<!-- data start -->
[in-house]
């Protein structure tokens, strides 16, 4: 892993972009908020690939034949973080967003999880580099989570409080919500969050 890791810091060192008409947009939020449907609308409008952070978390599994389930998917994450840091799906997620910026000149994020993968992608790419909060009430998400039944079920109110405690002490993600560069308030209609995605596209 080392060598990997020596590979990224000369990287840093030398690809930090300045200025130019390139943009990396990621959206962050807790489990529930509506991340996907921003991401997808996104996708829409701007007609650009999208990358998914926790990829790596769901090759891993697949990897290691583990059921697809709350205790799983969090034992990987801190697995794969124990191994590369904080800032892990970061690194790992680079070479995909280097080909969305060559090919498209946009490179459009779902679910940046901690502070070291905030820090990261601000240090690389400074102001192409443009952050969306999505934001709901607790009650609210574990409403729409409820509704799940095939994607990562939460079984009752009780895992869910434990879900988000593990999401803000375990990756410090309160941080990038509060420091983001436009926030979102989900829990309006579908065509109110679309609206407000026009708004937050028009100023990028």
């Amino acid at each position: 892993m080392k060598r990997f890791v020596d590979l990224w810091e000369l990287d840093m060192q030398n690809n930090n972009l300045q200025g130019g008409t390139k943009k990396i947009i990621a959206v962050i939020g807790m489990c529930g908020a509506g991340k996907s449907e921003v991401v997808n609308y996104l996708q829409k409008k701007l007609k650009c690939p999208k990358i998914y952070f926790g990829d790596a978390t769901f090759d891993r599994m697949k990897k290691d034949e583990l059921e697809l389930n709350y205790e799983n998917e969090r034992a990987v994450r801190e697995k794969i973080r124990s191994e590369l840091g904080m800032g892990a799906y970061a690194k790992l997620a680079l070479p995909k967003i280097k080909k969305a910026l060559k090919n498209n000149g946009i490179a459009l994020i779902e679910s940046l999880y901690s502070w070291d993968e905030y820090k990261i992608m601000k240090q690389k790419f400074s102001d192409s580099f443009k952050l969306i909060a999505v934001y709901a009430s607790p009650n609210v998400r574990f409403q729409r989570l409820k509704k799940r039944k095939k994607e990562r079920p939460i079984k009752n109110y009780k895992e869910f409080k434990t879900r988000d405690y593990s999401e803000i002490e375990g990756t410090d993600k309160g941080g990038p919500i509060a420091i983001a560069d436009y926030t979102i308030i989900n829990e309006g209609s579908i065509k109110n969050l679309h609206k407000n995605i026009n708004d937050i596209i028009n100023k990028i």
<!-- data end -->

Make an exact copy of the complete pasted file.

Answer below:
[in-house]
């Protein structure tokens, strides 16, 4: 892993972009908020690939034949973080967003999880580099989570409080919500969050 890791810091060192008409947009939020449907609308409008952070978390599994389930998917994450840091799906997620910026000149994020993968992608790419909060009430998400039944079920109110405690002490993600560069308030209609995605596209 080392060598990997020596590979990224000369990287840093030398690809930090300045200025130019390139943009990396990621959206962050807790489990529930509506991340996907921003991401997808996104996708829409701007007609650009999208990358998914926790990829790596769901090759891993697949990897290691583990059921697809709350205790799983969090034992990987801190697995794969124990191994590369904080800032892990970061690194790992680079070479995909280097080909969305060559090919498209946009490179459009779902679910940046901690502070070291905030820090990261601000240090690389400074102001192409443009952050969306999505934001709901607790009650609210574990409403729409409820509704799940095939994607990562939460079984009752009780895992869910434990879900988000593990999401803000375990990756410090309160941080990038509060420091983001436009926030979102989900829990309006579908065509109110679309609206407000026009708004937050028009100023990028």
């Amino acid at each position: 892993m080392k060598r990997f890791v020596d590979l990224w810091e000369l990287d840093m060192q030398n690809n930090n972009l300045q200025g130019g008409t390139k943009k990396i947009i990621a959206v962050i939020g807790m489990c529930g908020a509506g991340k996907s449907e921003v991401v997808n609308y996104l996708q829409k409008k701007l007609k650009c690939p999208k990358i998914y952070f926790g990829d790596a978390t769901f090759d891993r599994m697949k990897k290691d034949e583990l059921e697809l389930n709350y205790e799983n998917e969090r034992a990987v994450r801190e697995k794969i973080r124990s191994e590369l840091g904080m800032g892990a799906y970061a690194k790992l997620a680079l070479p995909k967003i280097k080909k969305a910026l060559k090919n498209n000149g946009i490179a459009l994020i779902e679910s940046l999880y901690s502070w070291d993968e905030y820090k990261i992608m601000k240090q690389k790419f400074s102001d192409s580099f443009k952050l969306i909060a999505v934001y709901a009430s607790p009650n609210v998400r574990f409403q729409r989570l409820k509704k799940r039944k095939k994607e990562r079920p939460i079984k009752n109110y009780k895992e869910f409080k434990t879900r988000d405690y593990s999401e803000i002490e375990g990756t410090d993600k309160g941080g990038p919500i509060a420091i983001a560069d436009y926030t979102i308030i989900n829990e309006g209609s579908i065509k109110n969050l679309h609206k407000n995605i026009n708004d937050i596209i028009n100023k990028i």